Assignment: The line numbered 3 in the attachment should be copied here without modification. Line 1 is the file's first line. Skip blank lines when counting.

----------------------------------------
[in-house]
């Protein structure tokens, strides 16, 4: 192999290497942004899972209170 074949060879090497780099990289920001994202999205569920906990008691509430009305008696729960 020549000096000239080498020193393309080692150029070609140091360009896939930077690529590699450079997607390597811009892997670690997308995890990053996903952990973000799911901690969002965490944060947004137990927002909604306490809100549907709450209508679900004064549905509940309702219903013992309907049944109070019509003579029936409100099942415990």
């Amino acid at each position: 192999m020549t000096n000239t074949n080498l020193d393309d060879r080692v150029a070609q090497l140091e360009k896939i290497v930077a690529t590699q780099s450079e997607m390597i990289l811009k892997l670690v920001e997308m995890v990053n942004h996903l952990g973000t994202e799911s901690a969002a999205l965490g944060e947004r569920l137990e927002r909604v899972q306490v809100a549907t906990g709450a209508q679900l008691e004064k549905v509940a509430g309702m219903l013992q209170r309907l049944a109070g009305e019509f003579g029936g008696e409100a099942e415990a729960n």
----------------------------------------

């Amino acid at each position: 192999m020549t000096n000239t074949n080498l020193d393309d060879r080692v150029a070609q090497l140091e360009k896939i290497v930077a690529t590699q780099s450079e997607m390597i990289l811009k892997l670690v920001e997308m995890v990053n942004h996903l952990g973000t994202e799911s901690a969002a999205l965490g944060e947004r569920l137990e927002r909604v899972q306490v809100a549907t906990g709450a209508q679900l008691e004064k549905v509940a509430g309702m219903l013992q209170r309907l049944a109070g009305e019509f003579g029936g008696e409100a099942e415990a729960n």